Friday, November 27, 2015


I might have mentioned that due to the kids' schedules in transit, we are not celebrating Thanksgiving until today. As a blended family, this is nothing new to us. Depending on the kids' (my son, Big Ag's son and daughter) time with their "other" parents (our ex-spouses) this is something we know how to roll with.

Who knew there was an advantage to getting divorced! Well, there is. It teaches you to allow your children time away from you at an early age, and it's good practice for later on.

Yes, we divorced families know we have to be flexible regarding time with our children. I remember having a full Christmas, including fancy dinner, presents, carols, etc. with my son on December 22, because he was going to be at his Dad's house on "real" Christmas. Of course Christmas was difficult for me that year because I knew it was Christmas Day and my son was not with me. I think I went hiking with a friend or something. 

But for me the most important thing was that my son was happy, and having two Christmases at that young age seemed to fit the bill nicely.  Plus since you can also throw Chanukah into the mix at my house (all eight nights of it), winters are a good time to be here at our homestead -- if you like receiving presents and eating good food.

Within a couple of years after the divorce, my ex-husband and I were managing to work out Christmas so that we both got to spend time with our son on the actual day itself, and could even put our differences aside long enough to let him have Christmas with both his parents -- we'd generally either do breakfast or dinner together. That too, required patience and flexibility, but we made it work and I think our son is the better for having seen us do it. Eventually, my ex and I became good friends, and he is also good friends with Big Ag. I like to think it was that mixing together during the holidays that helped bring all that about. Call it a Holiday Miracle if you like.

But my point is, eventually, ALL parents have to learn to be flexible, as their children grow up. It's not just you. There will surely come a time when everyone's son or daughter wants to spend Christmas at their boyfriend's/girlfriend's home, with his or her parents (potential in-laws) instead of you. 

Sometimes it's because of geography -- if your son falls in love with a girl from St. Louis, her parent will be expecting their daughter to come home for the holiday as much as you're expecting your son to come home for the same.

And unless you're planning on being a territorial asshole about it, you will graciously share your children (and someday, grandchildren) with the parents of the one they love. So maybe you have full Christmas dinner on the 22nd. Or the 28th. Who knows.

But here's the cool thing -- and I think it's safe to say it is just about the only cool thing about going through divorce, but it's there, regardless:  We divorced parents already know how to share our kids -- we've been doing it literally for years. We learned the skill early on, and now that the kids are grown we already know how to let go, knowing losing a holiday is not losing a child forever.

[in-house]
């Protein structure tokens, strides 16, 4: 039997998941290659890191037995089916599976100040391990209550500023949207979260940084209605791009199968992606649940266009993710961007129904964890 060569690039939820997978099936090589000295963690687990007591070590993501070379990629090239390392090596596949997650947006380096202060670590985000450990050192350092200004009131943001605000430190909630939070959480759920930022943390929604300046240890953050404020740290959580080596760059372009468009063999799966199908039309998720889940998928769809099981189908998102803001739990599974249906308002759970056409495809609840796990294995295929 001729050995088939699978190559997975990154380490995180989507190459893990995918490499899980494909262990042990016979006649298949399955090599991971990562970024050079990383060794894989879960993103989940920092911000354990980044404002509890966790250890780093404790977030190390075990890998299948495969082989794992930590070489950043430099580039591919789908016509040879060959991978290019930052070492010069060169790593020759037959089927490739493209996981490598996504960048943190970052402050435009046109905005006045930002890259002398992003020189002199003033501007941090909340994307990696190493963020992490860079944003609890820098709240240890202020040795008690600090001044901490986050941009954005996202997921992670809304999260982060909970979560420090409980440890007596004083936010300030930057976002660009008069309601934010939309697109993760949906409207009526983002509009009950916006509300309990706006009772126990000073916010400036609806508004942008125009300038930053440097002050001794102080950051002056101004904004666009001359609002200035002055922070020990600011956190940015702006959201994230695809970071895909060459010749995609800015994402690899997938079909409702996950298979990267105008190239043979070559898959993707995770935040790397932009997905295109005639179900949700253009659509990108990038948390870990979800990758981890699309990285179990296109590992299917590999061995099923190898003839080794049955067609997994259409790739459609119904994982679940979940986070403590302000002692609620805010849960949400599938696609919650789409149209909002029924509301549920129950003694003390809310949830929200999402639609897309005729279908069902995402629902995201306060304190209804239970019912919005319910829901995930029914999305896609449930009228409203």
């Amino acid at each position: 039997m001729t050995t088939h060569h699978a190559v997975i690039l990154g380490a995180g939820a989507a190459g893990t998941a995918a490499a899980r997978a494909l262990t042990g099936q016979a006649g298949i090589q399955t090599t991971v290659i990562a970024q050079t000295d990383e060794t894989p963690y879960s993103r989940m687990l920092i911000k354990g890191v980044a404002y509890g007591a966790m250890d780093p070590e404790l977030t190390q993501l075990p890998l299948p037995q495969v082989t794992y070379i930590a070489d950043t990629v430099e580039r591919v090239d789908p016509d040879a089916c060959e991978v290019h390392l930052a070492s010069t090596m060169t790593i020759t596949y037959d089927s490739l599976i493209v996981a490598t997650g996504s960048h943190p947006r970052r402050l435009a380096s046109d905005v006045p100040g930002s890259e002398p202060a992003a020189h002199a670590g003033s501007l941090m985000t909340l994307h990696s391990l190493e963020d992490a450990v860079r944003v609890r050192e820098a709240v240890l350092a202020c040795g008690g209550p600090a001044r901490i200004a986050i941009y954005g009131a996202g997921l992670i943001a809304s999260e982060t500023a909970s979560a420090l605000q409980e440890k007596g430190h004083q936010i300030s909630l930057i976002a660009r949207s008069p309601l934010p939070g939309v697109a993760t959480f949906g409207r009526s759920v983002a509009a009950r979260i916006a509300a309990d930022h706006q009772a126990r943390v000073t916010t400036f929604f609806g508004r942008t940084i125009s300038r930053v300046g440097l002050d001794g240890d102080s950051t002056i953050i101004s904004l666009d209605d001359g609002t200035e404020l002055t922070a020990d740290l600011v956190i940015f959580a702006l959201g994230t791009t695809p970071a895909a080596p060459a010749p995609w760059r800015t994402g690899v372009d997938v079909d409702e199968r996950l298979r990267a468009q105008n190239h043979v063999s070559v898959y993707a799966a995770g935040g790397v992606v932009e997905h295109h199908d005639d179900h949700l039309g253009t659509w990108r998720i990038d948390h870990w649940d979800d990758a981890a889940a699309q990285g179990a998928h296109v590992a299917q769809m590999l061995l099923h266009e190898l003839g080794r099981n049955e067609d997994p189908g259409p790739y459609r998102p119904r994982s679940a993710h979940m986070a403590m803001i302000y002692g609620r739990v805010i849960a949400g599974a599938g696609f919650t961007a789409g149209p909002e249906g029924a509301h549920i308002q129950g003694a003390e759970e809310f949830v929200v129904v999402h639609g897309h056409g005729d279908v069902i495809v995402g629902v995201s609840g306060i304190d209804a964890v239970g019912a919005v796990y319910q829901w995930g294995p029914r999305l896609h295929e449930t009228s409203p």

And so, with the turkey preparations underway and the house preparing to fill with our grown kids (2 out of 3 anyway) and possibly even an ex-husband on the way, may I wish all those in unusual circumstances, all those in non-nuclear families, a wonderful holiday season, whatever day you happen to be celebrating. 

Three's no reason to confine the celebrating to just one day, anyway  Some of us learned that a long time ago. After all, no one ever says, "'tis the day." The expression is "tis the season."


  1. I should probably print this and make myself read it in October every year. I am the biggest territorial asshole (as always I blame being a Taurus). One time my boyfriend asked me if I would spend Thanksgiving with his family in Michigan and my response was just laughter! I didn't even consider it for a second. Luckily even in hindsight that particular example of ungraciousness turned out to be a good decision. But I know I'm going to need to feign some flexibility regarding the holidays eventually. A very good post and lesson! Happy Thanksgiving! So happy that you and your ex husband have found common ground and become friends!

  2. Ya, I'm usually friends with my ex's. I'm still friends with both of the two guys in the pic above as well, and now their spouses and families. I just figure if there were all these commonalities which brought you together, those things don't change once you break up, even if the "love" part does. (given some time to heal hurt feelings, of course) Agreed that territorial flexibility is difficult, though, especially if your holiday traditions are stepped in time and tradition as your family's are.Those are the places we'd most like to be so going elsewhere is difficult! But very worth it if you can do it occasionally for the one you love, kids, etc. Just think of the leverage you have the other 364 days for being a good sport!